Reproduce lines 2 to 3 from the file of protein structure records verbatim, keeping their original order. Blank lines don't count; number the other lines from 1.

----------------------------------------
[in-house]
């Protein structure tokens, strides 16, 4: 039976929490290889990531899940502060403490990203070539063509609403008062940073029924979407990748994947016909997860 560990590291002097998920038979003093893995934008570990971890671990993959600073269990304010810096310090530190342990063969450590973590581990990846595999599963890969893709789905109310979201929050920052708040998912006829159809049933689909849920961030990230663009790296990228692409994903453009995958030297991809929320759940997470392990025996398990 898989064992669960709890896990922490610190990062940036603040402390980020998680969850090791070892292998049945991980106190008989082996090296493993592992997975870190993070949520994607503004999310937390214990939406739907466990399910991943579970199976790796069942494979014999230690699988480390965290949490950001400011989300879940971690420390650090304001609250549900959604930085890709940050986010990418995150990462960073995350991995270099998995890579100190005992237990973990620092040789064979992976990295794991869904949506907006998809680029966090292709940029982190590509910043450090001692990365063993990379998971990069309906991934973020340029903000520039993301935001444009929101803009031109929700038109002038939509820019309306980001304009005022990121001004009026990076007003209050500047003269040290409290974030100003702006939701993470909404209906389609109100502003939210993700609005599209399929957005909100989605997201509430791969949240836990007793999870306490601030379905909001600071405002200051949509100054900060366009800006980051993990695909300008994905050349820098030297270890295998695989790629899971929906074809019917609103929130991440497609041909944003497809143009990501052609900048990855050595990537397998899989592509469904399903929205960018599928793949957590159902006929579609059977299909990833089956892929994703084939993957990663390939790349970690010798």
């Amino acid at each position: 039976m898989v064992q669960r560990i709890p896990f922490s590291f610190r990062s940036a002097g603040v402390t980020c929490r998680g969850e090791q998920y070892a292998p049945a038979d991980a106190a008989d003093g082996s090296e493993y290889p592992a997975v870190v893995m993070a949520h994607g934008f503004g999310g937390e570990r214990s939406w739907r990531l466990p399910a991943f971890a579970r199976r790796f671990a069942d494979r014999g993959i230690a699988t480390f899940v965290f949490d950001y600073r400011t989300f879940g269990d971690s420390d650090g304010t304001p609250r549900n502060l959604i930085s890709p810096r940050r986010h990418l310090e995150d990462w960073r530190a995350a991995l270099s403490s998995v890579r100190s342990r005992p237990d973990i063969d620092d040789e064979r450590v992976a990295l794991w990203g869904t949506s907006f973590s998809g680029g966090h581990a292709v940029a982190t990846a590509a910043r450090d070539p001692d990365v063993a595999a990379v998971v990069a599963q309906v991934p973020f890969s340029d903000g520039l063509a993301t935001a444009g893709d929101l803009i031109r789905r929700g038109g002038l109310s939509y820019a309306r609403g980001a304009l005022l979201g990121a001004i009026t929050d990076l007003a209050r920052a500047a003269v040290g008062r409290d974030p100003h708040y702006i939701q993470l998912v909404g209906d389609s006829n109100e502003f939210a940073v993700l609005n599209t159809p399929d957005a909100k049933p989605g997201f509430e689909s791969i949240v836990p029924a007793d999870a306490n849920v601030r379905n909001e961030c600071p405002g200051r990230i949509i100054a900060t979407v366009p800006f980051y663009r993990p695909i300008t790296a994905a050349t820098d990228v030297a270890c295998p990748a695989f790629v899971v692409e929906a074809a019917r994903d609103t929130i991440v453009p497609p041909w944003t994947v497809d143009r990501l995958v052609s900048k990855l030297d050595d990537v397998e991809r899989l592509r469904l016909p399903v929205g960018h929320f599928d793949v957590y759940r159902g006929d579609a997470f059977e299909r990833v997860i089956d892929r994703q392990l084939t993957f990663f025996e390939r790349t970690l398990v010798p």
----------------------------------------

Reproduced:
């Protein structure tokens, strides 16, 4: 039976929490290889990531899940502060403490990203070539063509609403008062940073029924979407990748994947016909997860 560990590291002097998920038979003093893995934008570990971890671990993959600073269990304010810096310090530190342990063969450590973590581990990846595999599963890969893709789905109310979201929050920052708040998912006829159809049933689909849920961030990230663009790296990228692409994903453009995958030297991809929320759940997470392990025996398990 898989064992669960709890896990922490610190990062940036603040402390980020998680969850090791070892292998049945991980106190008989082996090296493993592992997975870190993070949520994607503004999310937390214990939406739907466990399910991943579970199976790796069942494979014999230690699988480390965290949490950001400011989300879940971690420390650090304001609250549900959604930085890709940050986010990418995150990462960073995350991995270099998995890579100190005992237990973990620092040789064979992976990295794991869904949506907006998809680029966090292709940029982190590509910043450090001692990365063993990379998971990069309906991934973020340029903000520039993301935001444009929101803009031109929700038109002038939509820019309306980001304009005022990121001004009026990076007003209050500047003269040290409290974030100003702006939701993470909404209906389609109100502003939210993700609005599209399929957005909100989605997201509430791969949240836990007793999870306490601030379905909001600071405002200051949509100054900060366009800006980051993990695909300008994905050349820098030297270890295998695989790629899971929906074809019917609103929130991440497609041909944003497809143009990501052609900048990855050595990537397998899989592509469904399903929205960018599928793949957590159902006929579609059977299909990833089956892929994703084939993957990663390939790349970690010798």
């Amino acid at each position: 039976m898989v064992q669960r560990i709890p896990f922490s590291f610190r990062s940036a002097g603040v402390t980020c929490r998680g969850e090791q998920y070892a292998p049945a038979d991980a106190a008989d003093g082996s090296e493993y290889p592992a997975v870190v893995m993070a949520h994607g934008f503004g999310g937390e570990r214990s939406w739907r990531l466990p399910a991943f971890a579970r199976r790796f671990a069942d494979r014999g993959i230690a699988t480390f899940v965290f949490d950001y600073r400011t989300f879940g269990d971690s420390d650090g304010t304001p609250r549900n502060l959604i930085s890709p810096r940050r986010h990418l310090e995150d990462w960073r530190a995350a991995l270099s403490s998995v890579r100190s342990r005992p237990d973990i063969d620092d040789e064979r450590v992976a990295l794991w990203g869904t949506s907006f973590s998809g680029g966090h581990a292709v940029a982190t990846a590509a910043r450090d070539p001692d990365v063993a595999a990379v998971v990069a599963q309906v991934p973020f890969s340029d903000g520039l063509a993301t935001a444009g893709d929101l803009i031109r789905r929700g038109g002038l109310s939509y820019a309306r609403g980001a304009l005022l979201g990121a001004i009026t929050d990076l007003a209050r920052a500047a003269v040290g008062r409290d974030p100003h708040y702006i939701q993470l998912v909404g209906d389609s006829n109100e502003f939210a940073v993700l609005n599209t159809p399929d957005a909100k049933p989605g997201f509430e689909s791969i949240v836990p029924a007793d999870a306490n849920v601030r379905n909001e961030c600071p405002g200051r990230i949509i100054a900060t979407v366009p800006f980051y663009r993990p695909i300008t790296a994905a050349t820098d990228v030297a270890c295998p990748a695989f790629v899971v692409e929906a074809a019917r994903d609103t929130i991440v453009p497609p041909w944003t994947v497809d143009r990501l995958v052609s900048k990855l030297d050595d990537v397998e991809r899989l592509r469904l016909p399903v929205g960018h929320f599928d793949v957590y759940r159902g006929d579609a997470f059977e299909r990833v997860i089956d892929r994703q392990l084939t993957f990663f025996e390939r790349t970690l398990v010798p």